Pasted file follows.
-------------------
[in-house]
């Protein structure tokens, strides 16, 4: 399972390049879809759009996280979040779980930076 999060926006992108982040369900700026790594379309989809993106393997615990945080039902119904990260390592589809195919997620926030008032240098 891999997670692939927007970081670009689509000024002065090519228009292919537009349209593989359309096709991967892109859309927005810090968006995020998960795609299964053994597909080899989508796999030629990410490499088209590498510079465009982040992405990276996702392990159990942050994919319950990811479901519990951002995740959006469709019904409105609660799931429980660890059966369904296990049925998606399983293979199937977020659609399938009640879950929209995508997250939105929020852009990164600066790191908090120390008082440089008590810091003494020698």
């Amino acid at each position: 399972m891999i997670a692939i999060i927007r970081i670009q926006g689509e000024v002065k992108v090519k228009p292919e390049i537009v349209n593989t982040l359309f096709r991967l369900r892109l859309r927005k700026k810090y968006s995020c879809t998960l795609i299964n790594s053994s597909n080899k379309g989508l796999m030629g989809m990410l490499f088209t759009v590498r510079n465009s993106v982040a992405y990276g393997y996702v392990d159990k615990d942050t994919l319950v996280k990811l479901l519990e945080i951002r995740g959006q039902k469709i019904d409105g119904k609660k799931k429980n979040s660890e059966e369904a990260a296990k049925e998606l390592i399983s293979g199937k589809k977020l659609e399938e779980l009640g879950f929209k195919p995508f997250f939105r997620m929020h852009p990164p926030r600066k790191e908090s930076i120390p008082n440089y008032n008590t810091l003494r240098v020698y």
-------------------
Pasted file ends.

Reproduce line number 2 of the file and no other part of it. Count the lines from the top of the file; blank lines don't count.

């Protein structure tokens, strides 16, 4: 399972390049879809759009996280979040779980930076 999060926006992108982040369900700026790594379309989809993106393997615990945080039902119904990260390592589809195919997620926030008032240098 891999997670692939927007970081670009689509000024002065090519228009292919537009349209593989359309096709991967892109859309927005810090968006995020998960795609299964053994597909080899989508796999030629990410490499088209590498510079465009982040992405990276996702392990159990942050994919319950990811479901519990951002995740959006469709019904409105609660799931429980660890059966369904296990049925998606399983293979199937977020659609399938009640879950929209995508997250939105929020852009990164600066790191908090120390008082440089008590810091003494020698």